5. It doesn’t work directly with indie apps unless they are Cortana enabled.
6. When using Cortana for queries through the Band… unless Cortana has a specialized interface for the query response you’ll have to take out the phone to see the results.
7. I can’t do “everything” via Cortana that I can on the  on the phone… I get lots of “sorry, I don’t support that yet” messages. This one will only affect MAYBE 3% of users though. 😉

Seems like a lot of gripes but in all actuality I LOVE THIS THING.

Microsoft Band: My thoughts after a few days of use

CHALLENGE ACCEPTED: Microsoft Band vs. The Garmin Forerunner 610

So I was reading through coverage of the Band on Ars Technica and of course I was pumped when I saw an opportunity to compare the Band with the vaunted Garmin Forerunner 610. I’m very satisfied with Band in every area… except for accurate HR readings while exercising.

Let me be clear; the Band did provide good heart readings and they were consistent for whatever they were measuring; I just have no idea what that was. Eventually I’ll do some research and probably discover that it’s monitoring a subset vs. the entire array that the 610 measures. While the differences are significant the representative curves, once they are averaged and smoothed out, are similar enough to satisfy me. See for yourself.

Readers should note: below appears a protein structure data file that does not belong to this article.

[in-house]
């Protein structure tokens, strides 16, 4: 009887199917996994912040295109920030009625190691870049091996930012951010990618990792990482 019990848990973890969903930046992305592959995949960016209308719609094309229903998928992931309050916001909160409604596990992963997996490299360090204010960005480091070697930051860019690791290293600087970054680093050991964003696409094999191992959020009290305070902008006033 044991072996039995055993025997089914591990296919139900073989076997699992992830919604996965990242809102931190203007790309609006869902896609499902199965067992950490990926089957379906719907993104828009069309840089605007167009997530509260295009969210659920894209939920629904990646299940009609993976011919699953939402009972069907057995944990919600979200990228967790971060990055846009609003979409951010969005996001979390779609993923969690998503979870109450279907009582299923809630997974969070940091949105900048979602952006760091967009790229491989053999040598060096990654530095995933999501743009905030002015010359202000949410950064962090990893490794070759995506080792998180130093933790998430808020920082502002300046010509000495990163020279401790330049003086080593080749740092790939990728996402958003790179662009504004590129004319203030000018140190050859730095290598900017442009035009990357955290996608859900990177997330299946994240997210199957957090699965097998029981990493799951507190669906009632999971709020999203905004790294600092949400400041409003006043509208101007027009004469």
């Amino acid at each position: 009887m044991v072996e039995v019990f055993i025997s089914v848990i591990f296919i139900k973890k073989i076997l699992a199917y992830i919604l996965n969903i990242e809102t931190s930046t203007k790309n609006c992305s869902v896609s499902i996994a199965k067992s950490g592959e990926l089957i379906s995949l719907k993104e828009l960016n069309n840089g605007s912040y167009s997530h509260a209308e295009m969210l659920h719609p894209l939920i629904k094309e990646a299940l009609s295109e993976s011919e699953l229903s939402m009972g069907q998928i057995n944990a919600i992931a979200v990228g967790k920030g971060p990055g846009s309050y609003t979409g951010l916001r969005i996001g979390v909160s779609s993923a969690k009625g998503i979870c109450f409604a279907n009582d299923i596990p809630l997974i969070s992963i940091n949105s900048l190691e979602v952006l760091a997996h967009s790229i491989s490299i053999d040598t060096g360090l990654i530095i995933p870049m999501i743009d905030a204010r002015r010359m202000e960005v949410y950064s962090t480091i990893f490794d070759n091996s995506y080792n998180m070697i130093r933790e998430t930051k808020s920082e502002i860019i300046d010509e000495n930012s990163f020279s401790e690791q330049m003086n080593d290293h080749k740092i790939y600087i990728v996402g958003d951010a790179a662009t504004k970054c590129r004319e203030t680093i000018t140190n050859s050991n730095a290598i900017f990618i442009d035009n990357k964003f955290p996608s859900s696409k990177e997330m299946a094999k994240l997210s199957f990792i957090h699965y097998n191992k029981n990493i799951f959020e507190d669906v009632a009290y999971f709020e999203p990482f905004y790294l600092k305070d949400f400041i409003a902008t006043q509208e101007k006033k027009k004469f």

Microsoft Band Screenshot
Microsoft Band App Screenshot
Readings from Garmin 610 (via Garmin Connect)
Readings from Garmin 610 (via Garmin Connect)

I wish I could have taken some pics of the Band and the 610 while I was out for my brisk walk… but it was dark out and I would have been “that guy”.  😉

So, the final verdict is that the Band is perfect (for me) for just about everything except knowing my *exact* heart rate while exercising. In fact, it’s great for anyone who is into any level of fitness and doesn’t need highly granular data tracking. If you need highly accurate HR readings to compare against exact elevation or pace markers then you’re going to want to stick with your existing solution.

For everyone else? This thing is great. It syncs *immediately* with your phone over BT4.0, so no need for a computers and pesky dongles.